Geothermal Basics and Ground Heat Exchangers


Someday, nearly every new residence and building will utilize the geothermal resources of the shallow earth.  We’re not talking about magma-influenced hot rocks and the steam in isolated geysers like Yellowstone’s Old Faithful.  We’re talking about a thermal resource resting under every square foot of the earth’s surface, from a few feet underground to hundreds of feet—and it’s been around awhile.  The sun deposits nearly half its energy underground and it’s all renewable, sustainable, and free for the taking.  Why wouldn’t we go after it to save energy, money, and to protect our climate from combustion that generates more greenhouse gases?


If we’re not talking about steam and hot water from underground and instead just the dirt under our feet at temperatures of 40 to 70 degrees, how can someone get winter heating from that?  The refrigerant/compression cycle so common in our refrigerators and auto air conditioners is what comes to our rescue; this time in the form of a heat pump.  This equipment doesn’t make heat (as combustion-based furnaces do) it concentrates and moves it where we want.  GHPs (geothermal heat pumps) are transfer agents, but they are also part of a solar collection system.  That’s because the sun’s energy striking the surface of the ground enters and stays there.  At less than 25 foot depth, temperatures cycle warmer and cooler with the seasons, but less than air temperatures do; they lag the seasonal calendar’s highs and lows.  Below 25 feet, the temperature is stable and unchanging.  The simplified diagram to the right shows that GHPs actually drive three loops:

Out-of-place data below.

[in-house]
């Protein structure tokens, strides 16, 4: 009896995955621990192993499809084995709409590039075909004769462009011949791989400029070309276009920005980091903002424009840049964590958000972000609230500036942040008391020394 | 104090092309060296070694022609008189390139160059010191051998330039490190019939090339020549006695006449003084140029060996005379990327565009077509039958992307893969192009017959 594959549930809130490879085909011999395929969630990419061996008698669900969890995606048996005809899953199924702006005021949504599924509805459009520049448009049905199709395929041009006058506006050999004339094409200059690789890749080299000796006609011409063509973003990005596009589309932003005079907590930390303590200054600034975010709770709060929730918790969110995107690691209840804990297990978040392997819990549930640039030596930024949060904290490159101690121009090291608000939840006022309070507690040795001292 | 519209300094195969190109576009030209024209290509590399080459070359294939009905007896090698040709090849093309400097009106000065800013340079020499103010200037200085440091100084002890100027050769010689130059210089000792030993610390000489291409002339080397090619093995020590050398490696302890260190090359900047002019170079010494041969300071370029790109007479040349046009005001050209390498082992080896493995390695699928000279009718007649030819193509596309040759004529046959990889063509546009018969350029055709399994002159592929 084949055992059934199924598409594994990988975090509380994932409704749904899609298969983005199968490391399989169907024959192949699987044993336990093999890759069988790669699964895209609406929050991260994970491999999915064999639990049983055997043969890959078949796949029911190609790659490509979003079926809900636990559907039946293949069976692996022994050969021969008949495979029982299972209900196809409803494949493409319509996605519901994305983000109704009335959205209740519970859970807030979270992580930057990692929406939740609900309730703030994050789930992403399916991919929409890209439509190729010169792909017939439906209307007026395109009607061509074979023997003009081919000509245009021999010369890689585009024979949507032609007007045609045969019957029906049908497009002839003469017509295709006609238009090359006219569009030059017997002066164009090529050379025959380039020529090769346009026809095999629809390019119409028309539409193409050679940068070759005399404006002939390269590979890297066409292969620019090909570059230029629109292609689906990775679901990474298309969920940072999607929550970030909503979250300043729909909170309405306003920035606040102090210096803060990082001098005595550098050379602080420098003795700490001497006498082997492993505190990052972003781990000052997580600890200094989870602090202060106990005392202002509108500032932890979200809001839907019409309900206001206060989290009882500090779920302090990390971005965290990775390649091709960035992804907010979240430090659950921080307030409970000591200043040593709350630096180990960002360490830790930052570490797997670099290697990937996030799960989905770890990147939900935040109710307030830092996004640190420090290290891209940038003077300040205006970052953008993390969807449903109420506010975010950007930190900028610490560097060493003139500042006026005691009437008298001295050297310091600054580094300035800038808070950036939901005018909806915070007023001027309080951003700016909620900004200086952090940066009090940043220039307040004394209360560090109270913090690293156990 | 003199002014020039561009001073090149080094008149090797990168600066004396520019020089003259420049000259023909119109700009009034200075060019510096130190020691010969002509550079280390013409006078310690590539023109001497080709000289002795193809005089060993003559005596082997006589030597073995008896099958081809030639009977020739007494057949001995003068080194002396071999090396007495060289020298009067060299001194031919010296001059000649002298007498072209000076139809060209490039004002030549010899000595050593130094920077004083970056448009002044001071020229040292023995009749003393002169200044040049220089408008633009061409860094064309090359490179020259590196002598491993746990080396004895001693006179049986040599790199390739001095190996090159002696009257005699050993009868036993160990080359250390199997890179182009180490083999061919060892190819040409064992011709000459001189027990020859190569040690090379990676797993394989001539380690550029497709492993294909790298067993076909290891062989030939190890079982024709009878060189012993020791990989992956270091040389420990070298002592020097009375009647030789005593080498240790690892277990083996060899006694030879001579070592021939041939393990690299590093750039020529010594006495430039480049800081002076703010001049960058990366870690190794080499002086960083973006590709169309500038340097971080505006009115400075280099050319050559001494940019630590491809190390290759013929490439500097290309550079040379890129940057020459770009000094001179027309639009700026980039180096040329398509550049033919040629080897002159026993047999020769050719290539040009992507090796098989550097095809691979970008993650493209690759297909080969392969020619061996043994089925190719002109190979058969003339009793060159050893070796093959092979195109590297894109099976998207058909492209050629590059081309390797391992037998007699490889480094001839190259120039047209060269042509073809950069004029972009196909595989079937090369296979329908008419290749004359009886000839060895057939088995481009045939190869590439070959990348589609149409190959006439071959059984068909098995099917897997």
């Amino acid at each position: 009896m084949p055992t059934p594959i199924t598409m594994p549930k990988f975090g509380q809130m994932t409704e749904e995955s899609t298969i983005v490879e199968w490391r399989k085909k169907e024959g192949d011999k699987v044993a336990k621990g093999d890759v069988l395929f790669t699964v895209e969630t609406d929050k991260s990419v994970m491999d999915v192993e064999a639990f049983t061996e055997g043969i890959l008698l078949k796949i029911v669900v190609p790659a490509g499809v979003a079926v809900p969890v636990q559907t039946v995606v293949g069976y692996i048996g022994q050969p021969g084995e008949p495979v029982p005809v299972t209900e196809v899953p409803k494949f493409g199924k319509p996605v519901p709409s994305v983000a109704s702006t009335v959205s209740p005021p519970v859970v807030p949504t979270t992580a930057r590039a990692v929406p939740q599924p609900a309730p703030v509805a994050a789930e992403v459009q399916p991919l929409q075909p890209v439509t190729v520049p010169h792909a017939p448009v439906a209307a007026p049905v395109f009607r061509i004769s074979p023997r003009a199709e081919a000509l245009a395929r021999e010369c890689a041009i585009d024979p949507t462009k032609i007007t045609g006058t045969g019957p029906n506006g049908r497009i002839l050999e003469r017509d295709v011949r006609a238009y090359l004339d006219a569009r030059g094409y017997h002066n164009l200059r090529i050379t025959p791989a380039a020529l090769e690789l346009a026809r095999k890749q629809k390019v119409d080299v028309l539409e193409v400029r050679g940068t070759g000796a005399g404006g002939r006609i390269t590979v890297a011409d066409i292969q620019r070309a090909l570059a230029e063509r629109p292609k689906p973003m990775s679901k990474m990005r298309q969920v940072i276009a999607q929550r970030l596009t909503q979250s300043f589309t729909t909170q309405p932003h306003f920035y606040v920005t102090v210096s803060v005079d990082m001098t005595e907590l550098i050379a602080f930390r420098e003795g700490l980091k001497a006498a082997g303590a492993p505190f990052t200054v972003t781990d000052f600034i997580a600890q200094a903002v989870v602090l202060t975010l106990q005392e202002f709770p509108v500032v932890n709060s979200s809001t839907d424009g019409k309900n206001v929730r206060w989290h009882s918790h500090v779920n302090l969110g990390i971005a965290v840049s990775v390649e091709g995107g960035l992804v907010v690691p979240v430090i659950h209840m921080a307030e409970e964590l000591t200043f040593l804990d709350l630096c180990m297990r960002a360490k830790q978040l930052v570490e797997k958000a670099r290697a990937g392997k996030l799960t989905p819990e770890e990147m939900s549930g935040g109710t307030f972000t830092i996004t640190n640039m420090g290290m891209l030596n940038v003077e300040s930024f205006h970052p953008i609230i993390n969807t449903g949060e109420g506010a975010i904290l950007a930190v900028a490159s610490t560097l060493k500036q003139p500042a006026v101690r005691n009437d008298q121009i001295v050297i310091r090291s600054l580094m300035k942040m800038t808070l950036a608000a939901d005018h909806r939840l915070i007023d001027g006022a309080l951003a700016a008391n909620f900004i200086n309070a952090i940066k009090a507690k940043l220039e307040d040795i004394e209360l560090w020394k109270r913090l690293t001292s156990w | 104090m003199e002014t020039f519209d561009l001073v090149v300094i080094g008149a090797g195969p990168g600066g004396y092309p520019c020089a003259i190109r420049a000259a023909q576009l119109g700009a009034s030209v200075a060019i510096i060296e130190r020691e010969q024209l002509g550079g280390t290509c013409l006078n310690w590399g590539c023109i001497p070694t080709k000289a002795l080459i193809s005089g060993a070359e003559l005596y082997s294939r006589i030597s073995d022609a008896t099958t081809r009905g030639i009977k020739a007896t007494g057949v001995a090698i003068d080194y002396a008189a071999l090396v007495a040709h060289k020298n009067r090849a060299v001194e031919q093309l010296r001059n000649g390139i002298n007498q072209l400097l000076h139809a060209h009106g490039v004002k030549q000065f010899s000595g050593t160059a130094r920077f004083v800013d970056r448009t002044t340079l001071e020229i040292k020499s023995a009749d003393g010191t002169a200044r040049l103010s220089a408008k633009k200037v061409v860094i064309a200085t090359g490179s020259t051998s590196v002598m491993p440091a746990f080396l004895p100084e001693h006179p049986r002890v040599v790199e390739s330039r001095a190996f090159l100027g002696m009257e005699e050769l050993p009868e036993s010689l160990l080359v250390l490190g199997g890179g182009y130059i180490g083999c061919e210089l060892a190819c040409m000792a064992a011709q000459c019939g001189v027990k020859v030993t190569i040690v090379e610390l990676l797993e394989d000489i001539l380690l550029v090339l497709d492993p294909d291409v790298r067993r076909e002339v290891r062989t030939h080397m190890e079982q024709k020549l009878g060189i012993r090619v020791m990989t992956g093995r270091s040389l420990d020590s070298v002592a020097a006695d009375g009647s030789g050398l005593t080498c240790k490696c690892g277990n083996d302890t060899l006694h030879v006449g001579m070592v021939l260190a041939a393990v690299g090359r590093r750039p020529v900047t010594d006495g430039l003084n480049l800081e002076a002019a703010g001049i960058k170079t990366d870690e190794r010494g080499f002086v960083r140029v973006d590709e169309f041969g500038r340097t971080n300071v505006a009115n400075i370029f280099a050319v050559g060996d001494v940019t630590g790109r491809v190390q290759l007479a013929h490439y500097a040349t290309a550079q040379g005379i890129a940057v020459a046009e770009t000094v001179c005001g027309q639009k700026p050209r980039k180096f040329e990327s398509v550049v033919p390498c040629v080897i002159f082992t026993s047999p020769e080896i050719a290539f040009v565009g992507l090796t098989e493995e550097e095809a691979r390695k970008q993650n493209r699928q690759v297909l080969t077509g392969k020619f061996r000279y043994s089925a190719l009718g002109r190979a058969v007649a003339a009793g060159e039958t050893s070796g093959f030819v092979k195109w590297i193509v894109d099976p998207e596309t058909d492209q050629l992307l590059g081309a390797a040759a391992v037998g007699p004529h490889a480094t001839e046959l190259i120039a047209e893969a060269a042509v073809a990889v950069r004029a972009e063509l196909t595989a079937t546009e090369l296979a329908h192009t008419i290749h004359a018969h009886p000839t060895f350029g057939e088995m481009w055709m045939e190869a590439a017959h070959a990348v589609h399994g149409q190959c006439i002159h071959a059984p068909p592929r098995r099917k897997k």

1.  Is the circulation of a fluid loop from underground to the heat pump and back underground.
  2.  Is the refrigerant circuit inside the heat pump with compressor, condenser, and evaporator (which sends/removes heat to/from the distribution loop).
  3.  Is the distribution loop, using ducted air or piped water to deliver heat at the condenser (winter) or remove it (summer) at the evaporator.


All heat pumps have the capability to perform both heating and cooling functions because of a reversing valve in the refrigerant loop that changes the direction of the refrigerant gas’ flow.  This changeover is performed by the thermostat, either manually or automatically—there are no (necessary) seasonal adjustments to the heat pump itself.

The HDPE (high density polyethylene) pipe we place underground carries water or a water and antifreeze solution in (most cases) a closed loop.  We either take thermal energy from the ground that is carried by this water to the heat pump to generate heat in our building or we take heat from the building into the liquid loop to be transferred into the earth.  The function of this piping carries the name of  “ground heat exchanger”, or GHEX because it serves to either pull from our heat source or reject to our heat sink.  There are many loop variations.